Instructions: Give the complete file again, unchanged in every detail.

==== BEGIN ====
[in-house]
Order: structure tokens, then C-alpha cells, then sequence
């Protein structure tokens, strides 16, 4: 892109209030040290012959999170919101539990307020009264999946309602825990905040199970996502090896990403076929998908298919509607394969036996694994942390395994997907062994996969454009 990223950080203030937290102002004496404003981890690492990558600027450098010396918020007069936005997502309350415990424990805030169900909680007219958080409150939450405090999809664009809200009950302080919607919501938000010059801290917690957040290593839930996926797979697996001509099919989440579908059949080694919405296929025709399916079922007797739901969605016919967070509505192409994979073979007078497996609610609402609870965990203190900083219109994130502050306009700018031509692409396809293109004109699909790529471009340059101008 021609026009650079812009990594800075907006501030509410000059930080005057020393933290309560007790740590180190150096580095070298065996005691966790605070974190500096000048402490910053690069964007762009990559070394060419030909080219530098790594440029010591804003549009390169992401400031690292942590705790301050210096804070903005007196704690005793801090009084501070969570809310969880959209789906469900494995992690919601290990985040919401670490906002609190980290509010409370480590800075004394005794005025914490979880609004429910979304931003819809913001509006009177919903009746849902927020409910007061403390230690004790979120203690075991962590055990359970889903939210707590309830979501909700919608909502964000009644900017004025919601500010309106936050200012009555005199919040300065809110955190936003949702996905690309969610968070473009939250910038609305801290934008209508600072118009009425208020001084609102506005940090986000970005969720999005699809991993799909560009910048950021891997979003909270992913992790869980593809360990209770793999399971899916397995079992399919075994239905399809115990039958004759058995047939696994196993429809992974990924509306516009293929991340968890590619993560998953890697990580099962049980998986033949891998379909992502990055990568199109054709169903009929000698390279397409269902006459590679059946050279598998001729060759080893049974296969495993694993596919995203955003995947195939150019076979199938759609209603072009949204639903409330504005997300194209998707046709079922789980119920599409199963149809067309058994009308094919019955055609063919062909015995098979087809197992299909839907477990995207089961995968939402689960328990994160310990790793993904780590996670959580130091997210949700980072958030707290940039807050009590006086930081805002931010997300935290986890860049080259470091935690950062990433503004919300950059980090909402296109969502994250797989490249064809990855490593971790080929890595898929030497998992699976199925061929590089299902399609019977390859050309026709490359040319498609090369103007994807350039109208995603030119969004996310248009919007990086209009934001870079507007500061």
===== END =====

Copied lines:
[in-house]
Order: structure tokens, then C-alpha cells, then sequence
């Protein structure tokens, strides 16, 4: 892109209030040290012959999170919101539990307020009264999946309602825990905040199970996502090896990403076929998908298919509607394969036996694994942390395994997907062994996969454009 990223950080203030937290102002004496404003981890690492990558600027450098010396918020007069936005997502309350415990424990805030169900909680007219958080409150939450405090999809664009809200009950302080919607919501938000010059801290917690957040290593839930996926797979697996001509099919989440579908059949080694919405296929025709399916079922007797739901969605016919967070509505192409994979073979007078497996609610609402609870965990203190900083219109994130502050306009700018031509692409396809293109004109699909790529471009340059101008 021609026009650079812009990594800075907006501030509410000059930080005057020393933290309560007790740590180190150096580095070298065996005691966790605070974190500096000048402490910053690069964007762009990559070394060419030909080219530098790594440029010591804003549009390169992401400031690292942590705790301050210096804070903005007196704690005793801090009084501070969570809310969880959209789906469900494995992690919601290990985040919401670490906002609190980290509010409370480590800075004394005794005025914490979880609004429910979304931003819809913001509006009177919903009746849902927020409910007061403390230690004790979120203690075991962590055990359970889903939210707590309830979501909700919608909502964000009644900017004025919601500010309106936050200012009555005199919040300065809110955190936003949702996905690309969610968070473009939250910038609305801290934008209508600072118009009425208020001084609102506005940090986000970005969720999005699809991993799909560009910048950021891997979003909270992913992790869980593809360990209770793999399971899916397995079992399919075994239905399809115990039958004759058995047939696994196993429809992974990924509306516009293929991340968890590619993560998953890697990580099962049980998986033949891998379909992502990055990568199109054709169903009929000698390279397409269902006459590679059946050279598998001729060759080893049974296969495993694993596919995203955003995947195939150019076979199938759609209603072009949204639903409330504005997300194209998707046709079922789980119920599409199963149809067309058994009308094919019955055609063919062909015995098979087809197992299909839907477990995207089961995968939402689960328990994160310990790793993904780590996670959580130091997210949700980072958030707290940039807050009590006086930081805002931010997300935290986890860049080259470091935690950062990433503004919300950059980090909402296109969502994250797989490249064809990855490593971790080929890595898929030497998992699976199925061929590089299902399609019977390859050309026709490359040319498609090369103007994807350039109208995603030119969004996310248009919007990086209009934001870079507007500061």